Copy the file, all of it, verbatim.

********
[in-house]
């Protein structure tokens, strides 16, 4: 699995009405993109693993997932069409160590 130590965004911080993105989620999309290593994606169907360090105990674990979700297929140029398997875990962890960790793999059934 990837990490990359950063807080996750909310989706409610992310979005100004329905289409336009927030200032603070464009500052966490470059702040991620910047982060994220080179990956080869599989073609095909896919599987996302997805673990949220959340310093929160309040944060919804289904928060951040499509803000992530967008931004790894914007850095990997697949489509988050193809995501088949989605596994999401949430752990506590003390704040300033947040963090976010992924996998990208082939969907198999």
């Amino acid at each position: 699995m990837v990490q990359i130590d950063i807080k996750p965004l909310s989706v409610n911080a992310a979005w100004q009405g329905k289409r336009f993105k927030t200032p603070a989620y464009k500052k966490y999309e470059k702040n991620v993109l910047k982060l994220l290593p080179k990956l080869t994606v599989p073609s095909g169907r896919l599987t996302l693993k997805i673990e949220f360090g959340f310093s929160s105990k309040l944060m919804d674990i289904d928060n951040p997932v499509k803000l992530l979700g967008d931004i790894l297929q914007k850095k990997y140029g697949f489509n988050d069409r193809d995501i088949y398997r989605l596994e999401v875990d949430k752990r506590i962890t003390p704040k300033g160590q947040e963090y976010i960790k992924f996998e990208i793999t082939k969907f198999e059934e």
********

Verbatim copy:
[in-house]
């Protein structure tokens, strides 16, 4: 699995009405993109693993997932069409160590 130590965004911080993105989620999309290593994606169907360090105990674990979700297929140029398997875990962890960790793999059934 990837990490990359950063807080996750909310989706409610992310979005100004329905289409336009927030200032603070464009500052966490470059702040991620910047982060994220080179990956080869599989073609095909896919599987996302997805673990949220959340310093929160309040944060919804289904928060951040499509803000992530967008931004790894914007850095990997697949489509988050193809995501088949989605596994999401949430752990506590003390704040300033947040963090976010992924996998990208082939969907198999």
């Amino acid at each position: 699995m990837v990490q990359i130590d950063i807080k996750p965004l909310s989706v409610n911080a992310a979005w100004q009405g329905k289409r336009f993105k927030t200032p603070a989620y464009k500052k966490y999309e470059k702040n991620v993109l910047k982060l994220l290593p080179k990956l080869t994606v599989p073609s095909g169907r896919l599987t996302l693993k997805i673990e949220f360090g959340f310093s929160s105990k309040l944060m919804d674990i289904d928060n951040p997932v499509k803000l992530l979700g967008d931004i790894l297929q914007k850095k990997y140029g697949f489509n988050d069409r193809d995501i088949y398997r989605l596994e999401v875990d949430k752990r506590i962890t003390p704040k300033g160590q947040e963090y976010i960790k992924f996998e990208i793999t082939k969907f198999e059934e």